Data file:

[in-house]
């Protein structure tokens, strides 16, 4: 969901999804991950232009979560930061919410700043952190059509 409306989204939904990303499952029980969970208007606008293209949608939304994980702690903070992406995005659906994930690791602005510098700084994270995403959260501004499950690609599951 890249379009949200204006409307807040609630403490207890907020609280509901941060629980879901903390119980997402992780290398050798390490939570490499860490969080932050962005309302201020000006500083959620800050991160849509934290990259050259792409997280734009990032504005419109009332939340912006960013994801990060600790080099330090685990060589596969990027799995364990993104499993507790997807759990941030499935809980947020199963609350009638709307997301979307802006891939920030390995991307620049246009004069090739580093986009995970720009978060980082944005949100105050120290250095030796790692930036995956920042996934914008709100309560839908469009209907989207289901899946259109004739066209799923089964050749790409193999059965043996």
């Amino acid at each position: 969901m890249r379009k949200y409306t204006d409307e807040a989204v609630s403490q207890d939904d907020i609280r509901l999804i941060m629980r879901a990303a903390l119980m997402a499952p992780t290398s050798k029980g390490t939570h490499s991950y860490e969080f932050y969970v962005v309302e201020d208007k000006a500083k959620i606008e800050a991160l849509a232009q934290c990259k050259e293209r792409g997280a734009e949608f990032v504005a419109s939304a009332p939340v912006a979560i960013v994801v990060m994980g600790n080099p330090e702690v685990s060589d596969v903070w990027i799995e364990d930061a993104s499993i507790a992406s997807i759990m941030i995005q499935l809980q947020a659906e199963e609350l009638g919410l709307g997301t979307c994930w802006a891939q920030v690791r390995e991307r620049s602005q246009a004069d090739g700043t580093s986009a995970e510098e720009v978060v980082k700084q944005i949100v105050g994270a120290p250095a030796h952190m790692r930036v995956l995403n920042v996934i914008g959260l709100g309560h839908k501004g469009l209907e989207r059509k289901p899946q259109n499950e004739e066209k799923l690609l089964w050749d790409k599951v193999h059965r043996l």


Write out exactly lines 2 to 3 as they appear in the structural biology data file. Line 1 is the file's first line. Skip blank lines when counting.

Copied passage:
């Protein structure tokens, strides 16, 4: 969901999804991950232009979560930061919410700043952190059509 409306989204939904990303499952029980969970208007606008293209949608939304994980702690903070992406995005659906994930690791602005510098700084994270995403959260501004499950690609599951 890249379009949200204006409307807040609630403490207890907020609280509901941060629980879901903390119980997402992780290398050798390490939570490499860490969080932050962005309302201020000006500083959620800050991160849509934290990259050259792409997280734009990032504005419109009332939340912006960013994801990060600790080099330090685990060589596969990027799995364990993104499993507790997807759990941030499935809980947020199963609350009638709307997301979307802006891939920030390995991307620049246009004069090739580093986009995970720009978060980082944005949100105050120290250095030796790692930036995956920042996934914008709100309560839908469009209907989207289901899946259109004739066209799923089964050749790409193999059965043996």
């Amino acid at each position: 969901m890249r379009k949200y409306t204006d409307e807040a989204v609630s403490q207890d939904d907020i609280r509901l999804i941060m629980r879901a990303a903390l119980m997402a499952p992780t290398s050798k029980g390490t939570h490499s991950y860490e969080f932050y969970v962005v309302e201020d208007k000006a500083k959620i606008e800050a991160l849509a232009q934290c990259k050259e293209r792409g997280a734009e949608f990032v504005a419109s939304a009332p939340v912006a979560i960013v994801v990060m994980g600790n080099p330090e702690v685990s060589d596969v903070w990027i799995e364990d930061a993104s499993i507790a992406s997807i759990m941030i995005q499935l809980q947020a659906e199963e609350l009638g919410l709307g997301t979307c994930w802006a891939q920030v690791r390995e991307r620049s602005q246009a004069d090739g700043t580093s986009a995970e510098e720009v978060v980082k700084q944005i949100v105050g994270a120290p250095a030796h952190m790692r930036v995956l995403n920042v996934i914008g959260l709100g309560h839908k501004g469009l209907e989207r059509k289901p899946q259109n499950e004739e066209k799923l690609l089964w050749d790409k599951v193999h059965r043996l």